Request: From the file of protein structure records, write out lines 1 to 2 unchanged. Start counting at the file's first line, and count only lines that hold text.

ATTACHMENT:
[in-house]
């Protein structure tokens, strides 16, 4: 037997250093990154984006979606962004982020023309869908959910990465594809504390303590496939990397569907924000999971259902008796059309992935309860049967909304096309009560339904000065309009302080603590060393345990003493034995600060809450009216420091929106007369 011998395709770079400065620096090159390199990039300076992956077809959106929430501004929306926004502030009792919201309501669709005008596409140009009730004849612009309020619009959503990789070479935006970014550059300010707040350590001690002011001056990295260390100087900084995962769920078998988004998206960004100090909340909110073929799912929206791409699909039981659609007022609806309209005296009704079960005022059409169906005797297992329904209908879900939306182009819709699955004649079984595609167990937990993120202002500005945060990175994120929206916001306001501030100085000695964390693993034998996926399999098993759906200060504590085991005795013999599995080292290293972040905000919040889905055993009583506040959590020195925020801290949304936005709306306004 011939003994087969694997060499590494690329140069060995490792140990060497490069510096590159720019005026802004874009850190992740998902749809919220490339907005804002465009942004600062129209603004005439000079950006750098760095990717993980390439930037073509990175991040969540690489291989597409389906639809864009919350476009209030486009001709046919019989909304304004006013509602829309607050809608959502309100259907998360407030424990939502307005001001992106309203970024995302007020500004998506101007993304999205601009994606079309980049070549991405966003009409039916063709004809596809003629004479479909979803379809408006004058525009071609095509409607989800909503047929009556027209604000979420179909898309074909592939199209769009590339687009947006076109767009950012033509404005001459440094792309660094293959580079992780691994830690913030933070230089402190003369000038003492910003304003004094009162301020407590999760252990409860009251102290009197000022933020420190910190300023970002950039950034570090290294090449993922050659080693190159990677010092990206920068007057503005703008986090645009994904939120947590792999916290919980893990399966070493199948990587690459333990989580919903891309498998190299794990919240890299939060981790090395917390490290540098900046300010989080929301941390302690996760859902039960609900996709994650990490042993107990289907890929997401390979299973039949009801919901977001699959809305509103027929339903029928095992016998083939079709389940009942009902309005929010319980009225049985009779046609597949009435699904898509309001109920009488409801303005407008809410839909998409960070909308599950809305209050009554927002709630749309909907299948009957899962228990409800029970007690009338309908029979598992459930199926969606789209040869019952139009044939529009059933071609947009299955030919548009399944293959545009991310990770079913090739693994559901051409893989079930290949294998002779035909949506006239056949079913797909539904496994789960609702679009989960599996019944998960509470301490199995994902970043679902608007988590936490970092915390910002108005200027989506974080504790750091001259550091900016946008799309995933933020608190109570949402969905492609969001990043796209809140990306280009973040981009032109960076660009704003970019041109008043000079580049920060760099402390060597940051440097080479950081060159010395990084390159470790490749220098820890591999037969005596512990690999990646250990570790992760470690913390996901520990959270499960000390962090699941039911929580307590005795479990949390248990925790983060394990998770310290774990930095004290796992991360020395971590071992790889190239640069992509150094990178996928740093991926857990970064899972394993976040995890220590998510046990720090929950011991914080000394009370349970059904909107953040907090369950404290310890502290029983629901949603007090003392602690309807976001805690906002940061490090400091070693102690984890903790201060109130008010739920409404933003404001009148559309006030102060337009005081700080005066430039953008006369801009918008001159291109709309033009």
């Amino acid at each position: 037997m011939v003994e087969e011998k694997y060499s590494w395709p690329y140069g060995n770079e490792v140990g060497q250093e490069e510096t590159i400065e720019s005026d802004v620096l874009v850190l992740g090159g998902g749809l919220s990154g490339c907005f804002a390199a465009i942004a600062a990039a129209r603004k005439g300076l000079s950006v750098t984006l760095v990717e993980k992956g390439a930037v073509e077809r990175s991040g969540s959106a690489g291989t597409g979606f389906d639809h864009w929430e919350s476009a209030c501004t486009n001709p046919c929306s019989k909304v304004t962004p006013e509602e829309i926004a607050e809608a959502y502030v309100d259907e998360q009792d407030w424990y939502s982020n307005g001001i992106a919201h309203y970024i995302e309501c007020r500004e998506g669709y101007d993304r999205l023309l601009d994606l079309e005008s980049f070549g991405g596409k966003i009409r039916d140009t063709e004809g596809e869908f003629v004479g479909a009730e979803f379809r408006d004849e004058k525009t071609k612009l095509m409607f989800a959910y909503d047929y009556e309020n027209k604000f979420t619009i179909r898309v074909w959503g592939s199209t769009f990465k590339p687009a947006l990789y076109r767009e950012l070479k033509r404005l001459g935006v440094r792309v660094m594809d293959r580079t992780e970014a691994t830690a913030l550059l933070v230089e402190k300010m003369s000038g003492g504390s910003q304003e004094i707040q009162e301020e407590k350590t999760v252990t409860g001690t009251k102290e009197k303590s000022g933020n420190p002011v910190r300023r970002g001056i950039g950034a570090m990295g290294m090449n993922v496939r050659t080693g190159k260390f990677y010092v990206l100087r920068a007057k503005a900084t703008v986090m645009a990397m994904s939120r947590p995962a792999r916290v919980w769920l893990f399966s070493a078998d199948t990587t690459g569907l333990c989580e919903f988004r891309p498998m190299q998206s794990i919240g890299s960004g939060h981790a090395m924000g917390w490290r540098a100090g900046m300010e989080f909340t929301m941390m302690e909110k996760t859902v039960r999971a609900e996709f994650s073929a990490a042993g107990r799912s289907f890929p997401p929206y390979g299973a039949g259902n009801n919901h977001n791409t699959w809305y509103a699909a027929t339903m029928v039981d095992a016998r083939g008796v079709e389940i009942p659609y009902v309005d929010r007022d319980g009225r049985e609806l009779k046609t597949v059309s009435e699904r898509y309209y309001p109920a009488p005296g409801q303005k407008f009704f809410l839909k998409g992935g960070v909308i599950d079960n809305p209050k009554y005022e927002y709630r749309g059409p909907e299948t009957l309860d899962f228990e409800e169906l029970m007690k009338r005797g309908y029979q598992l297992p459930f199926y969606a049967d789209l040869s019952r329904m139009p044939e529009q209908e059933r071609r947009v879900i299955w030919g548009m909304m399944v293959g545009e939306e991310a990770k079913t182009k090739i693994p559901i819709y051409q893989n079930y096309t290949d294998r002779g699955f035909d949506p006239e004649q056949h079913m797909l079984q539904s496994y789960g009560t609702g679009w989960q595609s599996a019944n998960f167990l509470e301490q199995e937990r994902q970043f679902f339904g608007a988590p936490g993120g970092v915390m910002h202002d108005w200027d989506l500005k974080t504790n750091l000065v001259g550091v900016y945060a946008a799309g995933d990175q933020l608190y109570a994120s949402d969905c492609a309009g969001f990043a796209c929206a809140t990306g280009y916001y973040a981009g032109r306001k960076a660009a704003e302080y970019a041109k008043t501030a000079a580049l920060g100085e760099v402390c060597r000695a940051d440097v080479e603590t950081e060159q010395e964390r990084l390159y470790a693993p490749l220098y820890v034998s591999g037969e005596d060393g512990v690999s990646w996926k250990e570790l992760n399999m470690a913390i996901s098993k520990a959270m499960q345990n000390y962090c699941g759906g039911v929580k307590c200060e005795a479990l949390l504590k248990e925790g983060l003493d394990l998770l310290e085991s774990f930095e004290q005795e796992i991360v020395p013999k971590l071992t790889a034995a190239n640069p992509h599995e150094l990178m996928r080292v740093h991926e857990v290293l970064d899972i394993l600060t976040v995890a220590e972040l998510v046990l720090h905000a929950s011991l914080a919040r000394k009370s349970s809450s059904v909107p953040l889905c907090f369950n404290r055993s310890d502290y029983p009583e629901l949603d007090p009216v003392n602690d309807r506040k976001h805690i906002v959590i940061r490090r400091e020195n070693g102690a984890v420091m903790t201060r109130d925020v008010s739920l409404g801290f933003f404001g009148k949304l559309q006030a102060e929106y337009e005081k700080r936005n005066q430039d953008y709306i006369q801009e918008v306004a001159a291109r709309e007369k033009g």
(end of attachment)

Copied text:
[in-house]
């Protein structure tokens, strides 16, 4: 037997250093990154984006979606962004982020023309869908959910990465594809504390303590496939990397569907924000999971259902008796059309992935309860049967909304096309009560339904000065309009302080603590060393345990003493034995600060809450009216420091929106007369 011998395709770079400065620096090159390199990039300076992956077809959106929430501004929306926004502030009792919201309501669709005008596409140009009730004849612009309020619009959503990789070479935006970014550059300010707040350590001690002011001056990295260390100087900084995962769920078998988004998206960004100090909340909110073929799912929206791409699909039981659609007022609806309209005296009704079960005022059409169906005797297992329904209908879900939306182009819709699955004649079984595609167990937990993120202002500005945060990175994120929206916001306001501030100085000695964390693993034998996926399999098993759906200060504590085991005795013999599995080292290293972040905000919040889905055993009583506040959590020195925020801290949304936005709306306004 011939003994087969694997060499590494690329140069060995490792140990060497490069510096590159720019005026802004874009850190992740998902749809919220490339907005804002465009942004600062129209603004005439000079950006750098760095990717993980390439930037073509990175991040969540690489291989597409389906639809864009919350476009209030486009001709046919019989909304304004006013509602829309607050809608959502309100259907998360407030424990939502307005001001992106309203970024995302007020500004998506101007993304999205601009994606079309980049070549991405966003009409039916063709004809596809003629004479479909979803379809408006004058525009071609095509409607989800909503047929009556027209604000979420179909898309074909592939199209769009590339687009947006076109767009950012033509404005001459440094792309660094293959580079992780691994830690913030933070230089402190003369000038003492910003304003004094009162301020407590999760252990409860009251102290009197000022933020420190910190300023970002950039950034570090290294090449993922050659080693190159990677010092990206920068007057503005703008986090645009994904939120947590792999916290919980893990399966070493199948990587690459333990989580919903891309498998190299794990919240890299939060981790090395917390490290540098900046300010989080929301941390302690996760859902039960609900996709994650990490042993107990289907890929997401390979299973039949009801919901977001699959809305509103027929339903029928095992016998083939079709389940009942009902309005929010319980009225049985009779046609597949009435699904898509309001109920009488409801303005407008809410839909998409960070909308599950809305209050009554927002709630749309909907299948009957899962228990409800029970007690009338309908029979598992459930199926969606789209040869019952139009044939529009059933071609947009299955030919548009399944293959545009991310990770079913090739693994559901051409893989079930290949294998002779035909949506006239056949079913797909539904496994789960609702679009989960599996019944998960509470301490199995994902970043679902608007988590936490970092915390910002108005200027989506974080504790750091001259550091900016946008799309995933933020608190109570949402969905492609969001990043796209809140990306280009973040981009032109960076660009704003970019041109008043000079580049920060760099402390060597940051440097080479950081060159010395990084390159470790490749220098820890591999037969005596512990690999990646250990570790992760470690913390996901520990959270499960000390962090699941039911929580307590005795479990949390248990925790983060394990998770310290774990930095004290796992991360020395971590071992790889190239640069992509150094990178996928740093991926857990970064899972394993976040995890220590998510046990720090929950011991914080000394009370349970059904909107953040907090369950404290310890502290029983629901949603007090003392602690309807976001805690906002940061490090400091070693102690984890903790201060109130008010739920409404933003404001009148559309006030102060337009005081700080005066430039953008006369801009918008001159291109709309033009």